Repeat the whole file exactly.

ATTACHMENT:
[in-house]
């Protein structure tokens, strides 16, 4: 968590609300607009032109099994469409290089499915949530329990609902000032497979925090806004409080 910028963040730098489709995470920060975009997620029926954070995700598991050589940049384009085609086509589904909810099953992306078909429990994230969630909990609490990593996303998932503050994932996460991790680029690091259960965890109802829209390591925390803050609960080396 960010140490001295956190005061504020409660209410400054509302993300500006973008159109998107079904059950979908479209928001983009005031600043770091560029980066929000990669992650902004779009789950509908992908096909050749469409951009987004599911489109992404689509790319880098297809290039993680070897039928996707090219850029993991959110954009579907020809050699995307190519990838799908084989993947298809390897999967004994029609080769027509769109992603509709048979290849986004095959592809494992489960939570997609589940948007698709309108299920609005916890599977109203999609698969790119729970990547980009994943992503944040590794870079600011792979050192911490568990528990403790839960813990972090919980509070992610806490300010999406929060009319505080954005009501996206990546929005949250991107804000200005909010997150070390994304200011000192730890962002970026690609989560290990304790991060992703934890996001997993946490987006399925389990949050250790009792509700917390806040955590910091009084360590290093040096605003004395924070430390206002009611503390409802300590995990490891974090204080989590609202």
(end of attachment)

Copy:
[in-house]
């Protein structure tokens, strides 16, 4: 968590609300607009032109099994469409290089499915949530329990609902000032497979925090806004409080 910028963040730098489709995470920060975009997620029926954070995700598991050589940049384009085609086509589904909810099953992306078909429990994230969630909990609490990593996303998932503050994932996460991790680029690091259960965890109802829209390591925390803050609960080396 960010140490001295956190005061504020409660209410400054509302993300500006973008159109998107079904059950979908479209928001983009005031600043770091560029980066929000990669992650902004779009789950509908992908096909050749469409951009987004599911489109992404689509790319880098297809290039993680070897039928996707090219850029993991959110954009579907020809050699995307190519990838799908084989993947298809390897999967004994029609080769027509769109992603509709048979290849986004095959592809494992489960939570997609589940948007698709309108299920609005916890599977109203999609698969790119729970990547980009994943992503944040590794870079600011792979050192911490568990528990403790839960813990972090919980509070992610806490300010999406929060009319505080954005009501996206990546929005949250991107804000200005909010997150070390994304200011000192730890962002970026690609989560290990304790991060992703934890996001997993946490987006399925389990949050250790009792509700917390806040955590910091009084360590290093040096605003004395924070430390206002009611503390409802300590995990490891974090204080989590609202």